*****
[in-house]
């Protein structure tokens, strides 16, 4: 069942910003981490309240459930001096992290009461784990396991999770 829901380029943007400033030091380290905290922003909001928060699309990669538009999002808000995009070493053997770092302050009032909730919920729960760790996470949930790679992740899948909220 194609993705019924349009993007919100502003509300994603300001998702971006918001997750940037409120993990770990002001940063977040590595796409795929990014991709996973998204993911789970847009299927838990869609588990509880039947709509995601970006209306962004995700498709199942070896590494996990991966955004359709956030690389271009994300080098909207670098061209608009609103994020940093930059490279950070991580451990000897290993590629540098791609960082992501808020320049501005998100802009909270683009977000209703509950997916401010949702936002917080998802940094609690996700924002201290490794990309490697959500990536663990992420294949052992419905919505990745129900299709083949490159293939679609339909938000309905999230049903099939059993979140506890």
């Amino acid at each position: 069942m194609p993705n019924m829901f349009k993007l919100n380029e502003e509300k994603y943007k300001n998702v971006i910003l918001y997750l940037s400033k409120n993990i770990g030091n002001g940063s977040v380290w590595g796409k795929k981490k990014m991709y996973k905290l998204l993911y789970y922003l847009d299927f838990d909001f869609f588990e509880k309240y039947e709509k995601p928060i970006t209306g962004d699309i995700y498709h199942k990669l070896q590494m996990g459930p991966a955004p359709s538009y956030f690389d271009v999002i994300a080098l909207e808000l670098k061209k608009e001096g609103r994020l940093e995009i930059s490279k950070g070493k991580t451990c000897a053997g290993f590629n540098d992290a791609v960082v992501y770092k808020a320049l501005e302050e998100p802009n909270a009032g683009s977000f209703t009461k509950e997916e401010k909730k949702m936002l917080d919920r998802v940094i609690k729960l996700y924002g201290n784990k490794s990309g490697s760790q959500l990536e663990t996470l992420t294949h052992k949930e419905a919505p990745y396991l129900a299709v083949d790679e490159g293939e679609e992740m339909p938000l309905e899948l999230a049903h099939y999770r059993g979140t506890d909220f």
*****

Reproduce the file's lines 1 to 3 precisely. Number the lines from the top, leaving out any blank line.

[in-house]
């Protein structure tokens, strides 16, 4: 069942910003981490309240459930001096992290009461784990396991999770 829901380029943007400033030091380290905290922003909001928060699309990669538009999002808000995009070493053997770092302050009032909730919920729960760790996470949930790679992740899948909220 194609993705019924349009993007919100502003509300994603300001998702971006918001997750940037409120993990770990002001940063977040590595796409795929990014991709996973998204993911789970847009299927838990869609588990509880039947709509995601970006209306962004995700498709199942070896590494996990991966955004359709956030690389271009994300080098909207670098061209608009609103994020940093930059490279950070991580451990000897290993590629540098791609960082992501808020320049501005998100802009909270683009977000209703509950997916401010949702936002917080998802940094609690996700924002201290490794990309490697959500990536663990992420294949052992419905919505990745129900299709083949490159293939679609339909938000309905999230049903099939059993979140506890």
């Amino acid at each position: 069942m194609p993705n019924m829901f349009k993007l919100n380029e502003e509300k994603y943007k300001n998702v971006i910003l918001y997750l940037s400033k409120n993990i770990g030091n002001g940063s977040v380290w590595g796409k795929k981490k990014m991709y996973k905290l998204l993911y789970y922003l847009d299927f838990d909001f869609f588990e509880k309240y039947e709509k995601p928060i970006t209306g962004d699309i995700y498709h199942k990669l070896q590494m996990g459930p991966a955004p359709s538009y956030f690389d271009v999002i994300a080098l909207e808000l670098k061209k608009e001096g609103r994020l940093e995009i930059s490279k950070g070493k991580t451990c000897a053997g290993f590629n540098d992290a791609v960082v992501y770092k808020a320049l501005e302050e998100p802009n909270a009032g683009s977000f209703t009461k509950e997916e401010k909730k949702m936002l917080d919920r998802v940094i609690k729960l996700y924002g201290n784990k490794s990309g490697s760790q959500l990536e663990t996470l992420t294949h052992k949930e419905a919505p990745y396991l129900a299709v083949d790679e490159g293939e679609e992740m339909p938000l309905e899948l999230a049903h099939y999770r059993g979140t506890d909220f």